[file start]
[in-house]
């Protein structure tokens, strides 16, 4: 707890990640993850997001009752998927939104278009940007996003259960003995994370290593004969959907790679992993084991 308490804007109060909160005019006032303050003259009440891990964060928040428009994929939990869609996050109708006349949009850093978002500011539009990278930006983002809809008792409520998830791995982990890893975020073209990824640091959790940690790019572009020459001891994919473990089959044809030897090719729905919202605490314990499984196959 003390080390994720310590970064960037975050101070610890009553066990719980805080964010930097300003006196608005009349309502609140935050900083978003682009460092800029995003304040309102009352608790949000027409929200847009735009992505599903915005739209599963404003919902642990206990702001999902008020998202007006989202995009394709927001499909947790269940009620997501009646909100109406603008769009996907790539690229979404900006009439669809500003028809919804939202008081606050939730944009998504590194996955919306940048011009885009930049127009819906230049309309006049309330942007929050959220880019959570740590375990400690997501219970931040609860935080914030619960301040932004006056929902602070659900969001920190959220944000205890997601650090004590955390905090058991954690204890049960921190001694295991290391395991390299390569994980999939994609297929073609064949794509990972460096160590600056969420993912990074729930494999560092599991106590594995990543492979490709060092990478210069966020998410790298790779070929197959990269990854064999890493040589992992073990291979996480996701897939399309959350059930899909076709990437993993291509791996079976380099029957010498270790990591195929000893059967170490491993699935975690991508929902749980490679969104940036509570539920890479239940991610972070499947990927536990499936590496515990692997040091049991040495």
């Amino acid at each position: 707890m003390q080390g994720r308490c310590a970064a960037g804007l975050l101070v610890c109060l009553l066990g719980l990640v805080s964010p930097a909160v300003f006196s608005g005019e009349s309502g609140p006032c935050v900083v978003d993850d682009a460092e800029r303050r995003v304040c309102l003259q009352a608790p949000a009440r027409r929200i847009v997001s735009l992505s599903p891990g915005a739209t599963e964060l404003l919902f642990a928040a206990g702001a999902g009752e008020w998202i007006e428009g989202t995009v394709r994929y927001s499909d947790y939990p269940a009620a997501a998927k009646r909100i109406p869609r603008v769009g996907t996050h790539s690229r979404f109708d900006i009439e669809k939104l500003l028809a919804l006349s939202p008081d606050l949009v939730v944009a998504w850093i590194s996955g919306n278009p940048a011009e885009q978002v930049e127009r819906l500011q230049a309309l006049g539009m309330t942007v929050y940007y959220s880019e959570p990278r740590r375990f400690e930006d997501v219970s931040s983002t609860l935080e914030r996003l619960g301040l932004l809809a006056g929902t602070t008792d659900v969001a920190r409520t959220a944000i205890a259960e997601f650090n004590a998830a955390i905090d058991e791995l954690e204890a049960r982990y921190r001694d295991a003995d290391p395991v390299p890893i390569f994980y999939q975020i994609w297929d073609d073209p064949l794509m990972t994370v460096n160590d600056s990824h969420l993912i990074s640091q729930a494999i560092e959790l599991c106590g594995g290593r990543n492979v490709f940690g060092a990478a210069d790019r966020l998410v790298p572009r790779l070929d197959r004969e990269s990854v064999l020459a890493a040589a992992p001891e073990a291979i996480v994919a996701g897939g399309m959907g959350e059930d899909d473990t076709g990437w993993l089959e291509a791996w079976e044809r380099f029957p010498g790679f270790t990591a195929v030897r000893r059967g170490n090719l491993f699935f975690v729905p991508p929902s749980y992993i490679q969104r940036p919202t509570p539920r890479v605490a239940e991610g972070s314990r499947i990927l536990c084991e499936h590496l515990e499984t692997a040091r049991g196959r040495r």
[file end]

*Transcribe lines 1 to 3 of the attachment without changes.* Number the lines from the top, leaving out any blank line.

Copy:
[in-house]
């Protein structure tokens, strides 16, 4: 707890990640993850997001009752998927939104278009940007996003259960003995994370290593004969959907790679992993084991 308490804007109060909160005019006032303050003259009440891990964060928040428009994929939990869609996050109708006349949009850093978002500011539009990278930006983002809809008792409520998830791995982990890893975020073209990824640091959790940690790019572009020459001891994919473990089959044809030897090719729905919202605490314990499984196959 003390080390994720310590970064960037975050101070610890009553066990719980805080964010930097300003006196608005009349309502609140935050900083978003682009460092800029995003304040309102009352608790949000027409929200847009735009992505599903915005739209599963404003919902642990206990702001999902008020998202007006989202995009394709927001499909947790269940009620997501009646909100109406603008769009996907790539690229979404900006009439669809500003028809919804939202008081606050939730944009998504590194996955919306940048011009885009930049127009819906230049309309006049309330942007929050959220880019959570740590375990400690997501219970931040609860935080914030619960301040932004006056929902602070659900969001920190959220944000205890997601650090004590955390905090058991954690204890049960921190001694295991290391395991390299390569994980999939994609297929073609064949794509990972460096160590600056969420993912990074729930494999560092599991106590594995990543492979490709060092990478210069966020998410790298790779070929197959990269990854064999890493040589992992073990291979996480996701897939399309959350059930899909076709990437993993291509791996079976380099029957010498270790990591195929000893059967170490491993699935975690991508929902749980490679969104940036509570539920890479239940991610972070499947990927536990499936590496515990692997040091049991040495």
């Amino acid at each position: 707890m003390q080390g994720r308490c310590a970064a960037g804007l975050l101070v610890c109060l009553l066990g719980l990640v805080s964010p930097a909160v300003f006196s608005g005019e009349s309502g609140p006032c935050v900083v978003d993850d682009a460092e800029r303050r995003v304040c309102l003259q009352a608790p949000a009440r027409r929200i847009v997001s735009l992505s599903p891990g915005a739209t599963e964060l404003l919902f642990a928040a206990g702001a999902g009752e008020w998202i007006e428009g989202t995009v394709r994929y927001s499909d947790y939990p269940a009620a997501a998927k009646r909100i109406p869609r603008v769009g996907t996050h790539s690229r979404f109708d900006i009439e669809k939104l500003l028809a919804l006349s939202p008081d606050l949009v939730v944009a998504w850093i590194s996955g919306n278009p940048a011009e885009q978002v930049e127009r819906l500011q230049a309309l006049g539009m309330t942007v929050y940007y959220s880019e959570p990278r740590r375990f400690e930006d997501v219970s931040s983002t609860l935080e914030r996003l619960g301040l932004l809809a006056g929902t602070t008792d659900v969001a920190r409520t959220a944000i205890a259960e997601f650090n004590a998830a955390i905090d058991e791995l954690e204890a049960r982990y921190r001694d295991a003995d290391p395991v390299p890893i390569f994980y999939q975020i994609w297929d073609d073209p064949l794509m990972t994370v460096n160590d600056s990824h969420l993912i990074s640091q729930a494999i560092e959790l599991c106590g594995g290593r990543n492979v490709f940690g060092a990478a210069d790019r966020l998410v790298p572009r790779l070929d197959r004969e990269s990854v064999l020459a890493a040589a992992p001891e073990a291979i996480v994919a996701g897939g399309m959907g959350e059930d899909d473990t076709g990437w993993l089959e291509a791996w079976e044809r380099f029957p010498g790679f270790t990591a195929v030897r000893r059967g170490n090719l491993f699935f975690v729905p991508p929902s749980y992993i490679q969104r940036p919202t509570p539920r890479v605490a239940e991610g972070s314990r499947i990927l536990c084991e499936h590496l515990e499984t692997a040091r049991g196959r040495r």